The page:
Hello everyone. Now that the extreme summer, with all its problems, seems to have passed, I have returned to the computer.
During my time away, I rearranged and set up more stock in the craft room and refocused my attitude to share more activity and home projects. Hopefully, I can encourage you to participate, and we can share and exchange activities and ideas in our homes.
Today I would like to introduce you to an old fashion home craft I saw in Europe. Strands of linen, silk, and now cotton are twisted, intertwined, and knotted to form delicate clothes and patterns. Called tatting, lace making, and crochet; all are a form of lace-making. Today we might call it a form of fabric art.More than a skill used to make furniture protectors and table dollies, it soon advanced to a more intricate skilled craft. It began as a technique inserted into fashions worn by ladies of means in the 1820s.
While in Ireland, I found a lot of various laces available. Indeed local women still practice different techniques, and a new generation of artists create fantastic modern designs and fabrics. Lace is mainly a needlepoint art or a form of crochet. See HERE for description and photos.
Lacemaking began in Europe- Italy or Belgium, they say, and quickly swept throughout Europe as the new trend. Queen Victoria saw it in Paris and used lace to make of her white wedding gown thereby setting the fashion for Ireland and England. See here dress HERE
Many women were able to support their families creating yards of lace. Now I find it used by young fabric artists. I found NewAge weavers, tatters, lacemakers in every art fair I attended in Europe. It remains a beautiful and expensive fashion or art piece.
What to do with Lace
The beauty of handmade and even machine-made lace is still appreciated. Etsy shows a great deal of handmade lace used in modern styles. Below is a lace collar that would look great over a top or dress.
While most of us do not use dollies in today’s home, I still do, and have a couple of select pieces I use in my English country, modernized decor. If you don’t wear the item as a garment or garment trim, I like to suggest you can enjoy lace as an art form. That’s what I plan to do in my September project.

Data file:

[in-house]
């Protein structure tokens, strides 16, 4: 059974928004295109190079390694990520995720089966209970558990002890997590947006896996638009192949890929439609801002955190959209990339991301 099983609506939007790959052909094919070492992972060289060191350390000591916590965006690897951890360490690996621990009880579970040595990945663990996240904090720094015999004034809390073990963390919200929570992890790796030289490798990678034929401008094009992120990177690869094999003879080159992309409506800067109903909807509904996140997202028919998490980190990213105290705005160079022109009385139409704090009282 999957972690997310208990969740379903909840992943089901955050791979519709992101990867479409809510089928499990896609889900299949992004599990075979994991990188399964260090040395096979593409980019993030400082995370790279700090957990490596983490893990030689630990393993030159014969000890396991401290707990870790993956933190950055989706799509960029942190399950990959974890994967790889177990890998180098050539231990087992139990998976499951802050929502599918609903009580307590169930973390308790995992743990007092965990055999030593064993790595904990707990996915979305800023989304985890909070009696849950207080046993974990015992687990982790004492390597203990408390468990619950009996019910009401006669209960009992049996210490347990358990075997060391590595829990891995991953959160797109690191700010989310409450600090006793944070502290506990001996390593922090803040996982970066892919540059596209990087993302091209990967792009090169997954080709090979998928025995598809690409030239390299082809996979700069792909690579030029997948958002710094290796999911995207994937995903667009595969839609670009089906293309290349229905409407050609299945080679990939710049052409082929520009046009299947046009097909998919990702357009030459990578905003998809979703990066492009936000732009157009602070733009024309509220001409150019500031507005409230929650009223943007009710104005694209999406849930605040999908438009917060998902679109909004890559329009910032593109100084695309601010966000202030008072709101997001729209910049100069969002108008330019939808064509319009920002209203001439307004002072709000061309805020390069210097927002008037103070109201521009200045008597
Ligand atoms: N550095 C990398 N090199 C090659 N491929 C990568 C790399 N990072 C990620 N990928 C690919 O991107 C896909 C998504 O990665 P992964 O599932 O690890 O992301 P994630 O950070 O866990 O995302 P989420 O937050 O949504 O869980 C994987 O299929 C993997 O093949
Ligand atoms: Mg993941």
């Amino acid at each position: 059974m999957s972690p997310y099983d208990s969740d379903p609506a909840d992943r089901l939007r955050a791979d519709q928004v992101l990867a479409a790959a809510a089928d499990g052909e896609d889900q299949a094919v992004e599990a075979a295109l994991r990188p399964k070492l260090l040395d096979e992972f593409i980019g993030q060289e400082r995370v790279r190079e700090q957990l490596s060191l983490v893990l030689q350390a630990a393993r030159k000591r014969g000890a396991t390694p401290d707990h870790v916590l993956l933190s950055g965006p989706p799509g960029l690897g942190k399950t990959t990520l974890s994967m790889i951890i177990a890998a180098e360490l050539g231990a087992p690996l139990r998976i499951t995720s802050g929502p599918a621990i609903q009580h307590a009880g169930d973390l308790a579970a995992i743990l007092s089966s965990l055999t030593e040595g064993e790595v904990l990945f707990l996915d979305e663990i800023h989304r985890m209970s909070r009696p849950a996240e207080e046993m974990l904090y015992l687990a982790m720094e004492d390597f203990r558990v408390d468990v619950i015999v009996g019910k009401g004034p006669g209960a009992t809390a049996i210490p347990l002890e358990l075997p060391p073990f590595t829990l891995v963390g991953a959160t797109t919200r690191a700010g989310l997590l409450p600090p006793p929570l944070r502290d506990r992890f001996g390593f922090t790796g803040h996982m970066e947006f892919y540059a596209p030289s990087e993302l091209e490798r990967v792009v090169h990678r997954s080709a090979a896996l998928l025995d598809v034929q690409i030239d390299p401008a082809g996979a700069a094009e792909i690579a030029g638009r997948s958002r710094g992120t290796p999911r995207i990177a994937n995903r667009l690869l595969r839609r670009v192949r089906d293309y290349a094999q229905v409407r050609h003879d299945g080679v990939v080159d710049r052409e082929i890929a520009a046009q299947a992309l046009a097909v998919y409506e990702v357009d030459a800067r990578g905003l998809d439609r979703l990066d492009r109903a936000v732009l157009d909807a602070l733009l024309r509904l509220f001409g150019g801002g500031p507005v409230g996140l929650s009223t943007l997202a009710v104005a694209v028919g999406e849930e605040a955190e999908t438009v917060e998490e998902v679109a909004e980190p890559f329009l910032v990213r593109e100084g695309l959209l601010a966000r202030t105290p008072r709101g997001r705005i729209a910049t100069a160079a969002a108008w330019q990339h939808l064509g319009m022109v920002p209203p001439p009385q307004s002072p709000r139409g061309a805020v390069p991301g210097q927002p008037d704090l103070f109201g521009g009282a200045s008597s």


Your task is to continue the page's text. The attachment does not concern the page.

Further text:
Lace is part of a fabric craft grouping known as piecework. It use to mean lace, quilting, dress repair, dollies, woven blankets. But now those same skills have a more modern design and utilization. For example: Macrame is another piecemeal fabric art form. Below is another Etsy item: macrame headboard
I have a couple of pieces of what is called Hungarian Lace. Also known as Csetneki Lace. It was developed by a couple of Hungarian sisters who learned the craft in France from Irish Crochet lacemakers and bought it home. The Irish had devised individual motifs for specific regions, and so the sisters also developed patterns for their homeland. It is the patterns and their meaning that make this lace unique.
I also noted the string they use in the Eastern European form is more of a dark linen color, and the string gauge a bit heavier than I found in Ireland. I use one pattern on my coffee table and have another I sometimes use on the dining table with my dinner linens.
I have two coaster-like dollies also made by a Rumanian/Hungarian friend when she was a young girl. I hope to frame them in a black frame with white matting as part of my wall art. Additionally, I plan to frame a baby dress. I have seen others frame and hang baby clothing.
I’ll show you when I get them done. I have them scheduled as a September Project so Hopefully. I have them done soon. I need to get another frame. I would like them to match
I recently redid my guest room with my granddaughters in mind. I plan to use the dress in the wall art in that room.
I’ll show you that room makeover soon.
What have you been doing in your home while I have been away? Anybody into Fabric Art?
Take good care guys